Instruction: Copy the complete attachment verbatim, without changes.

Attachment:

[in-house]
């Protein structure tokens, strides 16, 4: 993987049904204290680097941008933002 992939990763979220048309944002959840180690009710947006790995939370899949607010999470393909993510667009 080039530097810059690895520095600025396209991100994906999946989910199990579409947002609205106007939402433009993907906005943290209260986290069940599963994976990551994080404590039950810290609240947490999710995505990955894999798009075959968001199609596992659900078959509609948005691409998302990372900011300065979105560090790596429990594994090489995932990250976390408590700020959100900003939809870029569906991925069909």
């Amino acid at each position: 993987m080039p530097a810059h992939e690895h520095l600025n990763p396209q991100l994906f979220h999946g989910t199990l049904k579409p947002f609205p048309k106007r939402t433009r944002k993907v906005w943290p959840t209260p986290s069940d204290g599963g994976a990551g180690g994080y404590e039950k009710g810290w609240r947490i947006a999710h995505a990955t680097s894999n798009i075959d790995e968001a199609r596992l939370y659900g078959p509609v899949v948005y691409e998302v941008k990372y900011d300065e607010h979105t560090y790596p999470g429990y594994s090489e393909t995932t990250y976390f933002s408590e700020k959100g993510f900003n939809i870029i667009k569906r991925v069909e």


[in-house]
């Protein structure tokens, strides 16, 4: 993987049904204290680097941008933002 992939990763979220048309944002959840180690009710947006790995939370899949607010999470393909993510667009 080039530097810059690895520095600025396209991100994906999946989910199990579409947002609205106007939402433009993907906005943290209260986290069940599963994976990551994080404590039950810290609240947490999710995505990955894999798009075959968001199609596992659900078959509609948005691409998302990372900011300065979105560090790596429990594994090489995932990250976390408590700020959100900003939809870029569906991925069909």
């Amino acid at each position: 993987m080039p530097a810059h992939e690895h520095l600025n990763p396209q991100l994906f979220h999946g989910t199990l049904k579409p947002f609205p048309k106007r939402t433009r944002k993907v906005w943290p959840t209260p986290s069940d204290g599963g994976a990551g180690g994080y404590e039950k009710g810290w609240r947490i947006a999710h995505a990955t680097s894999n798009i075959d790995e968001a199609r596992l939370y659900g078959p509609v899949v948005y691409e998302v941008k990372y900011d300065e607010h979105t560090y790596p999470g429990y594994s090489e393909t995932t990250y976390f933002s408590e700020k959100g993510f900003n939809i870029i667009k569906r991925v069909e």